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Two papers in supply chain design : supply chain configuration and part selection in multigeneration products

IP.com Disclosure Number: IPCOM000128055D
Original Publication Date: 1999-Dec-31
Included in the Prior Art Database: 2005-Sep-14
Document File: 5 page(s) / 20K

Publishing Venue

Software Patent Institute

Related People

Willems, Sean Peter: AUTHOR [+3]

Related Documents

http://theses.mit.edu:80/Dienst/UI/2.0/Describe/0018.mit.theses/1999-112: URL

Abstract

Increasing competitive pressures are forcing companies to increase their rates of innovation. The increasing rate of innovation shortens each product's duration in the market, thereby compressing each product's life cycle. Without proper management, increasing product turnover will increase design and manufacturing costs. More frequent product development cycles require additional product development resources. Shorter production runs inhibit a company's ability to achieve manufacturing cost reductions by exploiting the learning curve and scale economies. Unless companies can efficiently manage multiple generations of the product, there is a substantial risk that costs will spiral out of control. Focusing on supply chain design is one way companies can combat the problems caused by increased competition and shorter product life cycles. Supply chain design attempts to create the appropriate supply chain for the company's operating environment. This dissertation addresses two problems that are relevant to supply chain design, The first problem addresses how to configure a new product's supply chain. In this problem, the product's design has already been fixed. The central question is determining what parts and processes to select. For example, various vendors can supply a certain raw material, multiple machines or processes can manufacture the assembly, and multiple shipping options can deliver the completed product to the final customer. Each of these different options is differentiated by its production time and direct cost added. Given these various choices along the supply chain, the problem is to select the options that minimize the total supply chain cost. The second problem addresses part selection for multigeneration products. When product life cycles are short, the company could opt to overengineer certain components car subsystems in the current generation. This would increase the current period's costs but allow the company to forgo a development cycle in the next period and gain cost efficiencies by exploiting the higher volume from two generations of demand. This research considers development costs, manufacturing costs and part functionality requirements in order to determine the optimal upgrade path for components across multiple product generations. Thesis Supervisor: Stephen C. Graves Title: Professor of Management Science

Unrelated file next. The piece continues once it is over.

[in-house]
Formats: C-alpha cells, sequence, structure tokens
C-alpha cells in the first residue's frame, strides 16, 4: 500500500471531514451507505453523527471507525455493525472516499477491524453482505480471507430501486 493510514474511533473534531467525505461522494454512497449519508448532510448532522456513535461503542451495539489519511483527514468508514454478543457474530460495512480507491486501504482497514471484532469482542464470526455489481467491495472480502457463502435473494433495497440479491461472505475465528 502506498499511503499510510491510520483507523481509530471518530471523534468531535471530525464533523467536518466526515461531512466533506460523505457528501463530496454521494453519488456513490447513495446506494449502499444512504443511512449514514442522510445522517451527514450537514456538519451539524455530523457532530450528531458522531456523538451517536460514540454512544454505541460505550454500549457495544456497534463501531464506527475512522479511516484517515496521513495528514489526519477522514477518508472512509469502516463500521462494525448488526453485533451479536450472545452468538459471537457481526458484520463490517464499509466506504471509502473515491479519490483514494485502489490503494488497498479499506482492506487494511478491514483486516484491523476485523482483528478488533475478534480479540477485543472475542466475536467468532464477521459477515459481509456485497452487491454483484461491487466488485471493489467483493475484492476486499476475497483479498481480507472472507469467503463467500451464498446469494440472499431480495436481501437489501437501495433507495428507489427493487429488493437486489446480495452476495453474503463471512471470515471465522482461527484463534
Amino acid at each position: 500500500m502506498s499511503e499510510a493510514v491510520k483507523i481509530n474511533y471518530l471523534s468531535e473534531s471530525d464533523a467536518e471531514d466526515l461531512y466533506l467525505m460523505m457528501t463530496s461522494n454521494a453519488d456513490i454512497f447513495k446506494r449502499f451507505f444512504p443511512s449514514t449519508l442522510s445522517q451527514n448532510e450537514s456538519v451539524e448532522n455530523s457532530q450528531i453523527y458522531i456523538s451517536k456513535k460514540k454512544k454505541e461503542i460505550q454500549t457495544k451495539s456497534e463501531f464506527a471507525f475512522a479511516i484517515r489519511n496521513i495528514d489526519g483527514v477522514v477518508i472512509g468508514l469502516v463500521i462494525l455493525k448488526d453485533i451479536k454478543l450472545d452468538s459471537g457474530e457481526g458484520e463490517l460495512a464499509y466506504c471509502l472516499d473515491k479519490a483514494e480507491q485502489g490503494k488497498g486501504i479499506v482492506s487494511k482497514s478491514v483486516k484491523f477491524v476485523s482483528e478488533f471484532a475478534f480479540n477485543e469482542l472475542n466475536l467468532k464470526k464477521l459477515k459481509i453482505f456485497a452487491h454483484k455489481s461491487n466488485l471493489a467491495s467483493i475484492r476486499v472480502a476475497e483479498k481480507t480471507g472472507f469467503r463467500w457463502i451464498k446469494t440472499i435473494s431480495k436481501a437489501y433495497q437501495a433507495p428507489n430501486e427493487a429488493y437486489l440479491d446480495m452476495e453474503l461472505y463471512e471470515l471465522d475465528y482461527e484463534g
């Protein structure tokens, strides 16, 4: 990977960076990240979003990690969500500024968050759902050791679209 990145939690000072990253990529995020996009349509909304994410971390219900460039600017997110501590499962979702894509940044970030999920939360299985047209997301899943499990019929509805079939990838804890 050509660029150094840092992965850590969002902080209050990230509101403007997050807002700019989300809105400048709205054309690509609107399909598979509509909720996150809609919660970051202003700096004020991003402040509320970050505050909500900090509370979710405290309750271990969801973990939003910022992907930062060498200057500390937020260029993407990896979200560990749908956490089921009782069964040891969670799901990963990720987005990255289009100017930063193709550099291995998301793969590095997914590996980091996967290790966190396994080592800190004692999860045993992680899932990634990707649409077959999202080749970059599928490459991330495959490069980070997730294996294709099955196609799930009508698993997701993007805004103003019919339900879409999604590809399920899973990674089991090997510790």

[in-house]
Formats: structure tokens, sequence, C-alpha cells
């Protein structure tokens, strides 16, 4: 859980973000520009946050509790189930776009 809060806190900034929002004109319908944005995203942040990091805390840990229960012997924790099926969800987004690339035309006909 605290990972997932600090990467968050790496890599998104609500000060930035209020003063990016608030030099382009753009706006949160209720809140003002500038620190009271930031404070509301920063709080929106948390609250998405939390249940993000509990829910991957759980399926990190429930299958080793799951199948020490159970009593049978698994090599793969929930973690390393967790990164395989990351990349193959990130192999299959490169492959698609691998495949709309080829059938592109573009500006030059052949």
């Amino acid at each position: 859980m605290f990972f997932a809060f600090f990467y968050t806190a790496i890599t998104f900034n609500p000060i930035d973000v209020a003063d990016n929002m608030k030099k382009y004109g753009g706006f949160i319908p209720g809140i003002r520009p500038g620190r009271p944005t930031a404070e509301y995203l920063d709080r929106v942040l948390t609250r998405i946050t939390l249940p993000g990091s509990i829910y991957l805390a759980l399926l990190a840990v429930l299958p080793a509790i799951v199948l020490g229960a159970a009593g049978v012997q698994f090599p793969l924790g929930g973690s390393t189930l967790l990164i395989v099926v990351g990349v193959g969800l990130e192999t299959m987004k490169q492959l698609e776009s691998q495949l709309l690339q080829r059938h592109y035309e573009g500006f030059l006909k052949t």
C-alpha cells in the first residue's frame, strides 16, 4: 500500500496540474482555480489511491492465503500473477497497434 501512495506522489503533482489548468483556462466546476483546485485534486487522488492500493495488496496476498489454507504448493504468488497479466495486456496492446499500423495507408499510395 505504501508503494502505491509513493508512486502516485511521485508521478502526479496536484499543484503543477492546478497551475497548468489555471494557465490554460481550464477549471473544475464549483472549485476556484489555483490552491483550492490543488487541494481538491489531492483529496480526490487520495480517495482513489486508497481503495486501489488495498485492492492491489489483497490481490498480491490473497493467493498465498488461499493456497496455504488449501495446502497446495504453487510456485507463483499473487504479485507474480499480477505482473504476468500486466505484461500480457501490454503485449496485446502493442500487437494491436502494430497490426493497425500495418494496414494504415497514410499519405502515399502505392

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TWO PAPERS IN SUPPLY CHAIN DESIGN: SUPPLY CHAIN CONFIGURATION AND PART SELECTION IN MULTIGENERATION PRODUCTS

by

Sean Peter Willems
B.S.E. Economics Wharton School, University of Pennsylvania, 1993 S.M. Operations Research Massachusetts Institute of Technology, 1996
Submitted in partial fulfillment of the requirements for the degree of Doctor of Philosophy in Management
Alfred P. Sloan School of Management

at the Massachusetts Institute of Technology

February 1999
SIGNATURE OF author: [[signature omitted]]

Alfred P. Sloan School of Management January 25, 1999
CERTIFIED BY: [[SIGNATURE OMITTED]]

Stephen C. Graves Abraham J. Siegel Professor of Management Co-director, Leaders for Manufacturing Program ACCEPTED BY: [[SIGNATURE OMITTED]]

Birger Wernerfelt

Professor of Management Science Chair, Doctoral Program

ARCHIVES MASSACHUSETTS INSTITUTE OF TECHNOLOGY LIBRARIES FEB 24 1999

Massachusetts Institute of Technology Page 1 Dec 31, 1999

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Two papers in supply chain design : supply chain configuration and part selection in multigeneration products

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TWO PAPERS IN SUPPLY CHAIN DESIGN: SUPPLY CHAIN CONFIGURATION AND PART SELECTION IN MULTIGENERA'I'ION PRODUCTS

by

Sean Peter Willems

Submitted to the Alfred P. Sloan School of Management on January 26, 1999 in Partial Fulfillment of the Requirements for the Degree of Doctor of Philosophy in Management

Abstract

Increasing competitive pressures are forcing companies to increase their rates of innovation. The increasing rate of innovation shortens each product's duration in the market, thereby compressing each product's life cycle. Without proper management, increasing product turnover will increase design and manufacturing costs. More frequent product development cycles require additional product development resources. Shorter production runs inhibit a company's ability to achieve manufacturing cost reductions by exploiting the learning curve and scale economies. Unless companies can efficiently manage multiple generations of the product, there is a substantial risk that costs will spiral out of control.

Focusing on supply chain design is one way companies can combat the problems caused by increased competition and shorter product life cycles. Supply chain design attempts to create the appropriate supply chain for the company's operating environment. This dissertation addresses two problems that are relevant to supply chain design,

The first problem addresses how to configure a new product's supply chain. In this problem, the product's design has already been fixed. The central question is determining what parts and processes to select. For example, various vendors can supply a certain raw materia...